We will use the WebMatrix webgrid to provide for a grid representation of the model with support for pagination and sorting of columns.

Providing for Localization

We will look to provide localization for labels and system messages including validation messages. The intent is not to translate or localize user submitted data.

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Hello World

by Aref Tue, November 23 2010 19:51

Every once in a while, I find myself going off in spurts of enthusiastic pursuit of new (and hopefully improved) ways in engaging with technology. Often times, it is related to a specific challenge faced in the course of day to day life, but sometimes, they are more academic in nature, such as the curiosity in the amount of code reduction in using the MVC pattern over the traditional ASP.NET approach in building web applications.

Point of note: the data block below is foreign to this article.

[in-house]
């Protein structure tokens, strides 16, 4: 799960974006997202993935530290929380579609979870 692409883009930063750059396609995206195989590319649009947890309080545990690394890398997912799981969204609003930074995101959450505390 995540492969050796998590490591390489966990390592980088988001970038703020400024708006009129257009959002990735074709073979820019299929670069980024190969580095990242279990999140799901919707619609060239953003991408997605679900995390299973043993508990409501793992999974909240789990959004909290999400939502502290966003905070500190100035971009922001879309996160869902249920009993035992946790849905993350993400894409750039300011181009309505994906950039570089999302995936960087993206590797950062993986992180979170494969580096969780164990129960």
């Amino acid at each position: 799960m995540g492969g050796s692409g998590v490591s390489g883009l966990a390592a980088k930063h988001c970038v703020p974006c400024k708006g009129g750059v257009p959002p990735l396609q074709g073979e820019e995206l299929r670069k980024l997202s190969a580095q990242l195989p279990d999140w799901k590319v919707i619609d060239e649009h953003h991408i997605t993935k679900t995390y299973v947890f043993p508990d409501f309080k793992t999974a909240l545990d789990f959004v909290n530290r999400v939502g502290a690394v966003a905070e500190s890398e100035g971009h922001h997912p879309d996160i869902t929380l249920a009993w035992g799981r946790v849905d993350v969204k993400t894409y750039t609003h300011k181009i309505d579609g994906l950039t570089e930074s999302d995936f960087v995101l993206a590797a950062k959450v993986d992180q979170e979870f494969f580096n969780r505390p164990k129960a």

I will usually complete these exercises, sometimes to my satisfaction, but hardly ever have I tried to document my experience for the sole purpose of sharing.

Today, I thought that I’d start my blog and begin documenting some of these experiences. Frankly, it was quite intimidating to begin a public log open to scrutiny. The technical aspect of throwing up a blog site was a piece of cake, thanks to the wonderful and easy to deploy blog engine, BlogEngine.NET (look for it in codeplex). I downloaded the bits, modified the robots.txt, personalized the site, web-deployed it over at my ISP and I was off and running.

Most recently, I have started to build an online shopping application using MVC 3 RC and will be blogging about it. Maybe you’ll find value in some of the bits that I share and I’m sure that I will learn from the feedback that you will provide.

Until next time, be well.